Determining the Age of Terrace Formation Using Luminescence Dating—A Case of the Yellow River Terraces in the Baode Area, China
MOE Laboratory for Earth Surface Processes, College of Urban and Environmental Sciences, Peking University, Beijing 100871, China
Faculty of Geographical Science, Beijing Normal University, Beijing 100875, China
Institute of Geology, China Earthquake Administration, Beijing 100029, China
Author to whom correspondence should be addressed.
Methods Protoc. 2020, 3(1), 17; https://doi.org/10.3390/mps3010017
Received: 12 November 2019 / Revised: 8 February 2020 / Accepted: 17 February 2020 / Published: 20 February 2020
(This article belongs to the Special Issue Methods in Dating and Other Applications using Luminescence)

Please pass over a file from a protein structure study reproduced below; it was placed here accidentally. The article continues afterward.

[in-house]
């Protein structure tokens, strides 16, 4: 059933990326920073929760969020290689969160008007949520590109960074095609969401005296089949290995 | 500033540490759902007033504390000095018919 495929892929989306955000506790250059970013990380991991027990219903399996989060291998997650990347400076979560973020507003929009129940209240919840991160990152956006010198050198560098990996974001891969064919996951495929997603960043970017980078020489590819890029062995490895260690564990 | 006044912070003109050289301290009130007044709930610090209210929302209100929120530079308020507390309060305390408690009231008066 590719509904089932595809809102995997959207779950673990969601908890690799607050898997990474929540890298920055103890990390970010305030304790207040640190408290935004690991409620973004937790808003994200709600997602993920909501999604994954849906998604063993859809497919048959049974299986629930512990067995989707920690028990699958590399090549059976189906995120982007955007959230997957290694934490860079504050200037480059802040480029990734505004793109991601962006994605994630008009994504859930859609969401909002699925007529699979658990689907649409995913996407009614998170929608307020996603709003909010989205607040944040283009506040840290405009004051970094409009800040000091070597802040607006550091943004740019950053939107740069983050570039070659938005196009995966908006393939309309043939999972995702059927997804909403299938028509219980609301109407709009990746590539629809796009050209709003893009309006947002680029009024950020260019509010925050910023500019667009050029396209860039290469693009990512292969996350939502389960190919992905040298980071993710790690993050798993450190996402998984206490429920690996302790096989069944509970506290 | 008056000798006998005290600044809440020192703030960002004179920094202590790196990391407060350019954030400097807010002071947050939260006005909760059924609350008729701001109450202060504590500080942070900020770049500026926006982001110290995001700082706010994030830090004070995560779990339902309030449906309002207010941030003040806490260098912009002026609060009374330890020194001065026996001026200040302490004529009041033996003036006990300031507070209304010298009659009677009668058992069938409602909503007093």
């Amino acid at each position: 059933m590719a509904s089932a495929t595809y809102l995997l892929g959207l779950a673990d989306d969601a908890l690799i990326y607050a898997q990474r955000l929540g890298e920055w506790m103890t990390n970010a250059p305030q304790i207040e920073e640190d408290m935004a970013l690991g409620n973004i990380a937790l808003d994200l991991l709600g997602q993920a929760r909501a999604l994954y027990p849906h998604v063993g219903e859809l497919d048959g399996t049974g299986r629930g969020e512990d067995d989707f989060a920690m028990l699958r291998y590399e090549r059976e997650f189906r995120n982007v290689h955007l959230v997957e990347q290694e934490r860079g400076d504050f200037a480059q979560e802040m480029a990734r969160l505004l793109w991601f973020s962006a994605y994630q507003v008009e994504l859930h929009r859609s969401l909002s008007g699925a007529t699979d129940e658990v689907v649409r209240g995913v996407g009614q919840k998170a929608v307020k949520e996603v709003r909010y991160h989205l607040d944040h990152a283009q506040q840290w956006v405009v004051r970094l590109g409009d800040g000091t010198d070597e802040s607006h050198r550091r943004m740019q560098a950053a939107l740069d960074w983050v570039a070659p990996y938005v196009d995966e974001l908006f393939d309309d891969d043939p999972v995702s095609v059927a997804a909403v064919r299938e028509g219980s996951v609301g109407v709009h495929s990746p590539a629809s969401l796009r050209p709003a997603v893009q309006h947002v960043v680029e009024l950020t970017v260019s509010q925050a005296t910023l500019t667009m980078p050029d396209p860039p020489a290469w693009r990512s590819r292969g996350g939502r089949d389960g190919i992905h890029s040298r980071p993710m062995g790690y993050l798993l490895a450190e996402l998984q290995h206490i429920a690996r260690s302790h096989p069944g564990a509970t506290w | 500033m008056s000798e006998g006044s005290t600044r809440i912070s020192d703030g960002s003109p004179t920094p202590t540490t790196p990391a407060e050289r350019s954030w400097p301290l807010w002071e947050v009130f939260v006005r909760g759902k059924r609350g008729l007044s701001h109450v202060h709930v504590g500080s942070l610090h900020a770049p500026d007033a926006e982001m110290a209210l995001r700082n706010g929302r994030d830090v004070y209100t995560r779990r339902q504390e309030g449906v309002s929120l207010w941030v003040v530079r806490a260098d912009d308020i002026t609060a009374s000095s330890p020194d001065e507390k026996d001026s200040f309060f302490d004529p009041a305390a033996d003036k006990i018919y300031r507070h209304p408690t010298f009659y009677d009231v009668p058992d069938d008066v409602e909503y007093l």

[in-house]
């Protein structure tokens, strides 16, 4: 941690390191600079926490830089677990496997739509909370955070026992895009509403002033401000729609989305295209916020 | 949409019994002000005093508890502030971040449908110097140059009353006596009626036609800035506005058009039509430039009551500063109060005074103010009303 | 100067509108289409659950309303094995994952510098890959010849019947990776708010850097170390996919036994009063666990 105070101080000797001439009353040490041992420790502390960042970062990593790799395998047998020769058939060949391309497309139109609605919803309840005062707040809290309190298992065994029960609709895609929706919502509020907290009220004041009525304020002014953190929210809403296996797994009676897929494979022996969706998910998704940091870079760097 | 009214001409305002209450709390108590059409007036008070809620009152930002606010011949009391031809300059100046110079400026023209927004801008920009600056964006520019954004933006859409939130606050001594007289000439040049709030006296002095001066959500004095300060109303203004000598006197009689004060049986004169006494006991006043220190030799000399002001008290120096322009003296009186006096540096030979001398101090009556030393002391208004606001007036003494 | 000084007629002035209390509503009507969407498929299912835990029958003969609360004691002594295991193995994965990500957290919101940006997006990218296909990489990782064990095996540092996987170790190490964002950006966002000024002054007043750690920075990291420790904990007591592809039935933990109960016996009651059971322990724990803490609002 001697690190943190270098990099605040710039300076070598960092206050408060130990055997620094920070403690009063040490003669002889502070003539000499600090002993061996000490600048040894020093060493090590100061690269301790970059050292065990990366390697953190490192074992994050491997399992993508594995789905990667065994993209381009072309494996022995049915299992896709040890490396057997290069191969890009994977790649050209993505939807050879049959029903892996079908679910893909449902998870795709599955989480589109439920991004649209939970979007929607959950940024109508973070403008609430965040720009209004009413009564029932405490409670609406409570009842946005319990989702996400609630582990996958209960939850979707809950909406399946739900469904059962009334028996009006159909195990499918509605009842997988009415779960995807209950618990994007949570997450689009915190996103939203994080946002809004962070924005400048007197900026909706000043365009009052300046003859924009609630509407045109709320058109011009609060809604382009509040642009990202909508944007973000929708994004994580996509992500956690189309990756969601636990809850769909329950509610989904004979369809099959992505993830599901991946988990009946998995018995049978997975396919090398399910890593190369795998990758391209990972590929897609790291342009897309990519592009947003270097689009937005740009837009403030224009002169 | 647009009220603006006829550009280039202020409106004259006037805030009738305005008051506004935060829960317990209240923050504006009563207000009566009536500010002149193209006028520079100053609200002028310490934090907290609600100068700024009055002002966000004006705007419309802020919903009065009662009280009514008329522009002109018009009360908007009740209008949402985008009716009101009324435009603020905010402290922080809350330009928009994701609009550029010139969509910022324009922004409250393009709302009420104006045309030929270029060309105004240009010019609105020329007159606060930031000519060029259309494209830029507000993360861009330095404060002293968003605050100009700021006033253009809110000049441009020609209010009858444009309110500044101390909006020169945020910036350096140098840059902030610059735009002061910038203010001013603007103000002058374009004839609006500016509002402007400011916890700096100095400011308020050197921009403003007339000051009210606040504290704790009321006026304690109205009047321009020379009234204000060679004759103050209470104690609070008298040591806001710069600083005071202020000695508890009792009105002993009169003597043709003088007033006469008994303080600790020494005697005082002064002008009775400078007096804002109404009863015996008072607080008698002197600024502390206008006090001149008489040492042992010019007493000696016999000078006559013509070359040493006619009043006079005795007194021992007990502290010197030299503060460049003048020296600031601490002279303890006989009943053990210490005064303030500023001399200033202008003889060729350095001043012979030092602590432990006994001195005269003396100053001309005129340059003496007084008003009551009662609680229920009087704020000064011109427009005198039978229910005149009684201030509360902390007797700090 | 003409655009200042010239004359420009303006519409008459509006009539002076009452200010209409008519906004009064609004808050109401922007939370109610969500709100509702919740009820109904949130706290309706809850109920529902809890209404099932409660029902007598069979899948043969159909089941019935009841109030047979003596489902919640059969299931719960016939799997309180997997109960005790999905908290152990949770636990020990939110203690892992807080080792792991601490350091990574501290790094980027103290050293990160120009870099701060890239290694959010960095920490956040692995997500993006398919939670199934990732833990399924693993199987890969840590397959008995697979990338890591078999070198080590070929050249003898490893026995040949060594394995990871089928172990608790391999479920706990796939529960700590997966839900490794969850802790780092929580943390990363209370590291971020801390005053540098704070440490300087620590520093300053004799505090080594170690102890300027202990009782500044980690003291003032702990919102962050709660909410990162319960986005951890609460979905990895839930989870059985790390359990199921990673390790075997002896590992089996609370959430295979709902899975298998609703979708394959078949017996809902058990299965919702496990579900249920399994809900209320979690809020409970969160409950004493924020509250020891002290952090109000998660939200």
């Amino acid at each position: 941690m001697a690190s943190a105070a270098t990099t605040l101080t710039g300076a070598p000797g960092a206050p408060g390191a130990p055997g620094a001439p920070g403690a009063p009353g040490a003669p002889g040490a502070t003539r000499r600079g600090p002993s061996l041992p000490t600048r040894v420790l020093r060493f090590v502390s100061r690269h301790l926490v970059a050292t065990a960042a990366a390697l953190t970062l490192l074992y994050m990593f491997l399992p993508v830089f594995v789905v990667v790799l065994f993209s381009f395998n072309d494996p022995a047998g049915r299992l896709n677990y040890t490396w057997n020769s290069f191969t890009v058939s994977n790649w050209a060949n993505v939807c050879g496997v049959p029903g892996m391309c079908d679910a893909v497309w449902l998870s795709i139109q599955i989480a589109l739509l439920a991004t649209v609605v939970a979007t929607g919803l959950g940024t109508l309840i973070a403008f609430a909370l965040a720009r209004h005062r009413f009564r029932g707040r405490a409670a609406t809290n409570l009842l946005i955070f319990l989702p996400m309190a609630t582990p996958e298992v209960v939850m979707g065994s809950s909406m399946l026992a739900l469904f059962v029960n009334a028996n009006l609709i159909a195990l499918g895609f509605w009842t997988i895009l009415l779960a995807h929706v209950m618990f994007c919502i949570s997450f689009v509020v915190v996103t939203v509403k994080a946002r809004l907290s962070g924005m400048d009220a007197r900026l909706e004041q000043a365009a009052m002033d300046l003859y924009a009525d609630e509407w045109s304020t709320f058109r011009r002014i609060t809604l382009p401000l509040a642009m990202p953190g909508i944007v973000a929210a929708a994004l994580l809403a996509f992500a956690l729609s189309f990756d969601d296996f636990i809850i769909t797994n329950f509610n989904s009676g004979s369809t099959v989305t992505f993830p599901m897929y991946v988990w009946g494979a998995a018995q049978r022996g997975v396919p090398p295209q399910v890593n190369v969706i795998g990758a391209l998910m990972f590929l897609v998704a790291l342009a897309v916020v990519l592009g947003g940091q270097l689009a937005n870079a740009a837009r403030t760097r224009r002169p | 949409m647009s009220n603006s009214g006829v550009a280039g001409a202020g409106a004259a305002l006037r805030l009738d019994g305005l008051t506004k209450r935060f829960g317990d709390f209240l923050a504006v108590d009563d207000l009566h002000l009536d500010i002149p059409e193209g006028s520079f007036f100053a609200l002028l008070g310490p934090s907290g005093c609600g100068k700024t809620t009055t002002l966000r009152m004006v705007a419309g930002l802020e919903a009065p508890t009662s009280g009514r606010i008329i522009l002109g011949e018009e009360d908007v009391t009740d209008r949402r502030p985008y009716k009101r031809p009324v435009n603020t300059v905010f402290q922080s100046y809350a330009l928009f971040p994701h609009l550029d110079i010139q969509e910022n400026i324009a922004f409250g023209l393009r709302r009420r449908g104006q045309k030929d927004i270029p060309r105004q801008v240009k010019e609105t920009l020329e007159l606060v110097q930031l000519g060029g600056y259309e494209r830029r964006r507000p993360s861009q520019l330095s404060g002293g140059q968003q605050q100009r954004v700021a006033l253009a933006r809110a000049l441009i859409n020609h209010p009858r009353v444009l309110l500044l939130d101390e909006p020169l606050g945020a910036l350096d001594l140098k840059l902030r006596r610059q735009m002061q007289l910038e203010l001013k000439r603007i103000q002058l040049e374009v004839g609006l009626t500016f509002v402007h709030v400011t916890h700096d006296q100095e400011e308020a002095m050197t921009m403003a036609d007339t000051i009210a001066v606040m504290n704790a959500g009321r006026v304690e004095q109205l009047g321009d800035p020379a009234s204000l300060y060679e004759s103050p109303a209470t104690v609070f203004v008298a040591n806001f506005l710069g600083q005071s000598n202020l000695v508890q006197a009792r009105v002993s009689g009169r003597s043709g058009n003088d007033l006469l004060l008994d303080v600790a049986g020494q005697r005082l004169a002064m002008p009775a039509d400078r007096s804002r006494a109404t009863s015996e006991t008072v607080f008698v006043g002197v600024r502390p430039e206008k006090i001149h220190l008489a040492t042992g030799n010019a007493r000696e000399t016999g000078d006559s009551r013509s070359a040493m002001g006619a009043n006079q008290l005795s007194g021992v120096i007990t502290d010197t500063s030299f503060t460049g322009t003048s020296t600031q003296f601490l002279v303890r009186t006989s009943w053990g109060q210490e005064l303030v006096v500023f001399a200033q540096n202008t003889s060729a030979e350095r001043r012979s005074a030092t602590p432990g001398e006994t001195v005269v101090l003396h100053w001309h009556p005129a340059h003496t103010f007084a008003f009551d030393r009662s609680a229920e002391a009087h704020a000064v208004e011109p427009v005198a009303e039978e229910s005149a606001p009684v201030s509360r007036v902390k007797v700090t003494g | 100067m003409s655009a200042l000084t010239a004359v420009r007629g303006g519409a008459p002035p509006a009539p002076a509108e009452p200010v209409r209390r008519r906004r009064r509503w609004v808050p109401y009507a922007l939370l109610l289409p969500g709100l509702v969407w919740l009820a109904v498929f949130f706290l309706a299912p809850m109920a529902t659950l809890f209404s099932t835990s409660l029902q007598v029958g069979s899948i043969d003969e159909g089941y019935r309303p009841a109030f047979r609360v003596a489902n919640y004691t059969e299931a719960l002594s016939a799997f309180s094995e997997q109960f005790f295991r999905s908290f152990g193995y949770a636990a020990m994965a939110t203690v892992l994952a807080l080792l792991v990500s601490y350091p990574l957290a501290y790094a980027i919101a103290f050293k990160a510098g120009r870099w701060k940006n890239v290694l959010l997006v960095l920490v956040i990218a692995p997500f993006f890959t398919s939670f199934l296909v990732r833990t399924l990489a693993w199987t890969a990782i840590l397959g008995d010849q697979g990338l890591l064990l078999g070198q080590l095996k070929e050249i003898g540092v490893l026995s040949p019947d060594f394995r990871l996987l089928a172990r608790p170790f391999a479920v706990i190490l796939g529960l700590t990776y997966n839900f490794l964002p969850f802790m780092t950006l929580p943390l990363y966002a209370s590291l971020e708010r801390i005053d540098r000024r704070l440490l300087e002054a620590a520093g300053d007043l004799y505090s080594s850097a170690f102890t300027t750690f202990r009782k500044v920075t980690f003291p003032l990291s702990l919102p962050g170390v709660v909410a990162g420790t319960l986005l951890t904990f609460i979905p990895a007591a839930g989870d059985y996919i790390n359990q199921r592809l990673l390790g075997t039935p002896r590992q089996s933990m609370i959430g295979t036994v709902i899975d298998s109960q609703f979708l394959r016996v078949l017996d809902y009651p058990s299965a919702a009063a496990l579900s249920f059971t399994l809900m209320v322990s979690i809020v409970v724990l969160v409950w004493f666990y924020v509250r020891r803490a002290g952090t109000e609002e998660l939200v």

Dating fluvial terraces has long been a challenge for geologists and geomorphologists, because terrace straths and treads are not usually directly dated. In this study, the formation ages of the Yellow River terraces in the Baode area in China were determined by dating fluvial deposits overlying bedrock straths using optically stimulated luminescence (OSL) dating techniques. Seven terraces (from the lowest terrace T1 to the highest terrace T7) in the study area were recognized, and they are characterized by thick fluvial terrace deposits overlaid by loess sediments. Twenty-five samples from nine terrace sections were dated to about 2–200 ka. The OSL ages (120–190 ka) of the fluvial samples from higher terraces (T3–T6) seem to be reliable based on their luminescence properties and stratigraphic consistency, but the geomorphologic and stratigraphic evidence show that these ages should be underestimated, because they are generally similar to those of the samples from the lower terrace (T2). The formation ages of the terrace straths and treads for the T1 terrace were deduced to be about 44 ka and 36 ka, respectively, based on the deposition rates of the fluvial terrace deposits, and the T2 terrace has the same strath and tread formation age of about 135 ka. The incision rate was calculated to be about 0.35 mm/ka for the past 135 ka, and the uplift rate pattern suggests that the Ordos Plateau behaves as a rigid block. Based on our previous investigations on the Yellow River terraces and the results in this study, we consider that the formation ages of terrace straths and treads calculated using deposition rates of terrace fluvial sediments can overcome problems associated with age underestimation or overestimation of strath or fill terraces based on the single age of one fluvial terrace sample. The implication is that, for accurate dating of terrace formation, terrace sections should be systematically sampled and dated.